(7) The granting of exclusive rights to the telecommunications organizations to provide transmission capacity for the provision of telecommunications services to the public and the consequent regulatory restrictions on the use of cable TV networks for purposes other than the distribution of radio and television broadcasting programmes, in particular, for new services such as interactive television and video on demand as well as multimedia-services in the Community, which otherwise cannot be provided, necessarily limits the freedom to provide such services to or from other Member States. Such regulatory restrictions cannot be justified for public policy reasons or in terms of essential requirements, since the latter, and in particular the essential requirement of interworking networks wherever cable TV networks and telecommunications networks are interconnected, can be guaranteed by less restrictive measures, such as objective, non-discriminatory and transparent declaration or licensing conditions.

(8) The measures granting exclusive rights to the telecommunications organizations for the provision of transmission capacity and the consequent regulatory restrictions on the use of cable TV infrastructure for the provision of other telecommunications services already open to competition are therefore a breach of Article 90, read in conjunction with Article 59 of the Treaty. The fact that the restrictions apply without distinction to all companies other than the relevant telecommunications organizations is not sufficient to remove the preferential treatment of the latter from the scope of Article 59 of the Treaty. Indeed it is not necessary for all the companies of a Member State to be favoured in relation to the foreign companies. It is sufficient that the preferential treatment should benefit certain national operators.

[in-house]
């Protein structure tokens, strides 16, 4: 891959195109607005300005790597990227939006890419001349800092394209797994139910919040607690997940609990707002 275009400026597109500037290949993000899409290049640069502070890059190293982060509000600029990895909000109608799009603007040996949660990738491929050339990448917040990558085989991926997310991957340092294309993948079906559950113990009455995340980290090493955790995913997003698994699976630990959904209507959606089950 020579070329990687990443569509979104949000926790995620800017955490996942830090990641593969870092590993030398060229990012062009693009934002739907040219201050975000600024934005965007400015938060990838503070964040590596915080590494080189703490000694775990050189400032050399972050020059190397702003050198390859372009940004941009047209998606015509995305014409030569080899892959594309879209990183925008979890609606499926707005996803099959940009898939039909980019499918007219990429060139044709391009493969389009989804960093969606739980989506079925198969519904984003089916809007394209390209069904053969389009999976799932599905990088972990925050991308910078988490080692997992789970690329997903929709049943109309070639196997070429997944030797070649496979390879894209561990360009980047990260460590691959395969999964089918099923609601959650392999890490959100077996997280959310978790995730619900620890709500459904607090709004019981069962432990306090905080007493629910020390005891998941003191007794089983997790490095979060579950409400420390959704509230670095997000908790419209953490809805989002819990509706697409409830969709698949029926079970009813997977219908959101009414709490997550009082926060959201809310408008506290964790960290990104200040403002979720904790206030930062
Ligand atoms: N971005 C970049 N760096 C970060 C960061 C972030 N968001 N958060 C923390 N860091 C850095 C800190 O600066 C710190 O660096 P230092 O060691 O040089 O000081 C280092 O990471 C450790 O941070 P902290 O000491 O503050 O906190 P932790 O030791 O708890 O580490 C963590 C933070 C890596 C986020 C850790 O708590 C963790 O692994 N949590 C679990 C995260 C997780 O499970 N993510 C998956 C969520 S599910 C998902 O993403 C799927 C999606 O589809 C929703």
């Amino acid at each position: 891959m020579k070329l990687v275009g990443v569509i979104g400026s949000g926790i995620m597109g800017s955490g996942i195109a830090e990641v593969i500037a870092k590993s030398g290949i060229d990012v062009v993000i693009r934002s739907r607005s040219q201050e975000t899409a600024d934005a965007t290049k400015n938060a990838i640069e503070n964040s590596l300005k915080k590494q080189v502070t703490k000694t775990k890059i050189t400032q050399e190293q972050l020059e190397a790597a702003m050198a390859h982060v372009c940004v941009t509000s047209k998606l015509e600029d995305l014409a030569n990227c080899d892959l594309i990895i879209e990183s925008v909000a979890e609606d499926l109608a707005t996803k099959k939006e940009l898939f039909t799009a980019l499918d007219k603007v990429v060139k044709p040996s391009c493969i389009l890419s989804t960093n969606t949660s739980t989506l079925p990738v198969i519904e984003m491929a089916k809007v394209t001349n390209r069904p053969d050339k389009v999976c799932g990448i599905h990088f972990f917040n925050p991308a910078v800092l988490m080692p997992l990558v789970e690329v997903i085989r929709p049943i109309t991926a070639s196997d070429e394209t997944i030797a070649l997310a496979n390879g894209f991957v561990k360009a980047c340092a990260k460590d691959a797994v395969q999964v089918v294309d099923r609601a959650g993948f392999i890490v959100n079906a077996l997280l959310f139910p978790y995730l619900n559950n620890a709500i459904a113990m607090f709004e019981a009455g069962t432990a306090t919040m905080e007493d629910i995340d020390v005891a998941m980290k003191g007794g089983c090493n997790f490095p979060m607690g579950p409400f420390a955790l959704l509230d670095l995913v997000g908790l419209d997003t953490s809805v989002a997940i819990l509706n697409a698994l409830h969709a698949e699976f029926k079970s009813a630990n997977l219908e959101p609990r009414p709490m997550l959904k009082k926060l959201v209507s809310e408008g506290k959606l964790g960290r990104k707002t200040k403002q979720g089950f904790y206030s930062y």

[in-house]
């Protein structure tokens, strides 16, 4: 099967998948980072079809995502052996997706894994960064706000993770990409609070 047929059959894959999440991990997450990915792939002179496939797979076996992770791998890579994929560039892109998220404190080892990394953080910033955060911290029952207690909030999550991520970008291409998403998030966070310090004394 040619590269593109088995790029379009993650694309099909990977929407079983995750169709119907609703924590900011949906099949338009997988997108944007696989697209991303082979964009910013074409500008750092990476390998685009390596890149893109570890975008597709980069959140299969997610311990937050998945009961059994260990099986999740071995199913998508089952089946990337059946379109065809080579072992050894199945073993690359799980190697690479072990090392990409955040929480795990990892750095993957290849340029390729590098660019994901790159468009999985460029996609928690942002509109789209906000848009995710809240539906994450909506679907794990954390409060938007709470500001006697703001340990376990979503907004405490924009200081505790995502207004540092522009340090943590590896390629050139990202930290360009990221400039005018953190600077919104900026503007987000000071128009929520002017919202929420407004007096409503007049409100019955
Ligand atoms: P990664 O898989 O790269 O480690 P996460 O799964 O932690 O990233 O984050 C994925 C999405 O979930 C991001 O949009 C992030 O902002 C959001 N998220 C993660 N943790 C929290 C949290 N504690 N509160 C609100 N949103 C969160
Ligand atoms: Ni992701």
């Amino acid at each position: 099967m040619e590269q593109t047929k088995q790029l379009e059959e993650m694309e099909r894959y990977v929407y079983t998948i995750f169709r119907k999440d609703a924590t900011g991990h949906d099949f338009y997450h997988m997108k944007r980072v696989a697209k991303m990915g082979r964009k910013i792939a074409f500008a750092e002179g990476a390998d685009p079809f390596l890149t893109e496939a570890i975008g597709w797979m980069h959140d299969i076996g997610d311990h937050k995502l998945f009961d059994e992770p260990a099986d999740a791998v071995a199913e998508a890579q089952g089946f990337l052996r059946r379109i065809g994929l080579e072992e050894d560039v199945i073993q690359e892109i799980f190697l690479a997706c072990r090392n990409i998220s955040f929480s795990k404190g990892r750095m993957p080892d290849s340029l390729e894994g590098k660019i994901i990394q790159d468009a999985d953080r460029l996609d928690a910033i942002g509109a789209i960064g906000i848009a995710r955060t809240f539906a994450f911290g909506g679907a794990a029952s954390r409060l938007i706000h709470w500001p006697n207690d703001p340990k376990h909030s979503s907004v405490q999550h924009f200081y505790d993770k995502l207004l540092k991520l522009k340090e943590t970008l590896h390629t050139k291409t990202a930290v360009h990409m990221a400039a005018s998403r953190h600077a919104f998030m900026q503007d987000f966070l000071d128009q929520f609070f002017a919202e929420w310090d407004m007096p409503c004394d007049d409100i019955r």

(9) Article 86 of the Treaty prohibits as incompatible with the common market any conduct by one or more undertakings holding dominant positions that constitutes an abuse of a dominant position within the common market or a substantial part of it.

(10) In each relevant national market the telecommunications organizations hold a dominant position for the provision of transmission capacity for telecommunications services because they are the only ones with a public telecommunications network covering the whole territory of those States. Another factor in this dominant position concerns the peculiar characteristics of the market and in particular its highly capital-intensive nature. Taking account of the amount of investment needed to duplicate a network, there is a high reliance on use of existing networks. This enhances the structural dominance of the relevant telecommunications organizations and constitutes a potential barrier to entry. Thirdly, as a result of their market share, the telecommunications organizations further benefit from detailed information on telecommunications flows which is not available to new entrants. It includes information on subscribers' usage patterns, necessary to target specific groups of users, and on price elasticities of demand in each market segment and region of the country. Finally, the fact that the relevant telecommunications organizations enjoy exclusive rights for the provision of voice telephony also contributes to their dominance in the neighbouring, but distinct, market for telecommunications capacity.